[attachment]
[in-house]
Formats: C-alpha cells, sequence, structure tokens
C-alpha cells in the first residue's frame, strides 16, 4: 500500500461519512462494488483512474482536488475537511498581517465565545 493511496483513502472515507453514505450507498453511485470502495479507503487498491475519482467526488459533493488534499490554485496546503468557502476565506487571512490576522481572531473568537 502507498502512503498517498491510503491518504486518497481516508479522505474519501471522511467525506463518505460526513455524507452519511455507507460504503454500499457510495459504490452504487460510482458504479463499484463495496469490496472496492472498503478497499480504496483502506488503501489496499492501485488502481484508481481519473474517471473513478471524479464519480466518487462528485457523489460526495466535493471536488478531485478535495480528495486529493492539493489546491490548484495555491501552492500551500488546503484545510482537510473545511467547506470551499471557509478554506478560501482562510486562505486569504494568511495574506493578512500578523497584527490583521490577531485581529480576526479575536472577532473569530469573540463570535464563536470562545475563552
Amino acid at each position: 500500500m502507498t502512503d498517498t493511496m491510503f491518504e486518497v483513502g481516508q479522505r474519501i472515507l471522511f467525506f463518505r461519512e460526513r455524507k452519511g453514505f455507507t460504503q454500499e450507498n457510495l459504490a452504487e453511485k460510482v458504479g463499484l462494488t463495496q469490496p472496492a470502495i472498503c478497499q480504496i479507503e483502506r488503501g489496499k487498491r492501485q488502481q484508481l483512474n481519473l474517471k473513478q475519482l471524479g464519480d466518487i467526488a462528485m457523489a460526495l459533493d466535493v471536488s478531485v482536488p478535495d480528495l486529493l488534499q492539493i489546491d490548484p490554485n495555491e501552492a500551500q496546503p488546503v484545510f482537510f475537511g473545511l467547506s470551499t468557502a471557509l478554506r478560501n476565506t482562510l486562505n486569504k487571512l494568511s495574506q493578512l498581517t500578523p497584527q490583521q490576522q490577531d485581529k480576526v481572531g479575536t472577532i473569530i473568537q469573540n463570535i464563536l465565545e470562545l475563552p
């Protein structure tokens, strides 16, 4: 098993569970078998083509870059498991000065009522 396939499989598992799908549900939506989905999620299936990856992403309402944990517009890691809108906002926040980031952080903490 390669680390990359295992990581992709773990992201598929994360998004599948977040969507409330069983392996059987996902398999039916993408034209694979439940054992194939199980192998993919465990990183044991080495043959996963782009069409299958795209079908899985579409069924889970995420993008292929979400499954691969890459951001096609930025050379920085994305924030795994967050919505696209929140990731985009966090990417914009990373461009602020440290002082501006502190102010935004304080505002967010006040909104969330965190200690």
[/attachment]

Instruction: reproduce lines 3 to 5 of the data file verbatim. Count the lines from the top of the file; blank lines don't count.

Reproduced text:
C-alpha cells in the first residue's frame, strides 16, 4: 500500500461519512462494488483512474482536488475537511498581517465565545 493511496483513502472515507453514505450507498453511485470502495479507503487498491475519482467526488459533493488534499490554485496546503468557502476565506487571512490576522481572531473568537 502507498502512503498517498491510503491518504486518497481516508479522505474519501471522511467525506463518505460526513455524507452519511455507507460504503454500499457510495459504490452504487460510482458504479463499484463495496469490496472496492472498503478497499480504496483502506488503501489496499492501485488502481484508481481519473474517471473513478471524479464519480466518487462528485457523489460526495466535493471536488478531485478535495480528495486529493492539493489546491490548484495555491501552492500551500488546503484545510482537510473545511467547506470551499471557509478554506478560501482562510486562505486569504494568511495574506493578512500578523497584527490583521490577531485581529480576526479575536472577532473569530469573540463570535464563536470562545475563552
Amino acid at each position: 500500500m502507498t502512503d498517498t493511496m491510503f491518504e486518497v483513502g481516508q479522505r474519501i472515507l471522511f467525506f463518505r461519512e460526513r455524507k452519511g453514505f455507507t460504503q454500499e450507498n457510495l459504490a452504487e453511485k460510482v458504479g463499484l462494488t463495496q469490496p472496492a470502495i472498503c478497499q480504496i479507503e483502506r488503501g489496499k487498491r492501485q488502481q484508481l483512474n481519473l474517471k473513478q475519482l471524479g464519480d466518487i467526488a462528485m457523489a460526495l459533493d466535493v471536488s478531485v482536488p478535495d480528495l486529493l488534499q492539493i489546491d490548484p490554485n495555491e501552492a500551500q496546503p488546503v484545510f482537510f475537511g473545511l467547506s470551499t468557502a471557509l478554506r478560501n476565506t482562510l486562505n486569504k487571512l494568511s495574506q493578512l498581517t500578523p497584527q490583521q490576522q490577531d485581529k480576526v481572531g479575536t472577532i473569530i473568537q469573540n463570535i464563536l465565545e470562545l475563552p
């Protein structure tokens, strides 16, 4: 098993569970078998083509870059498991000065009522 396939499989598992799908549900939506989905999620299936990856992403309402944990517009890691809108906002926040980031952080903490 390669680390990359295992990581992709773990992201598929994360998004599948977040969507409330069983392996059987996902398999039916993408034209694979439940054992194939199980192998993919465990990183044991080495043959996963782009069409299958795209079908899985579409069924889970995420993008292929979400499954691969890459951001096609930025050379920085994305924030795994967050919505696209929140990731985009966090990417914009990373461009602020440290002082501006502190102010935004304080505002967010006040909104969330965190200690």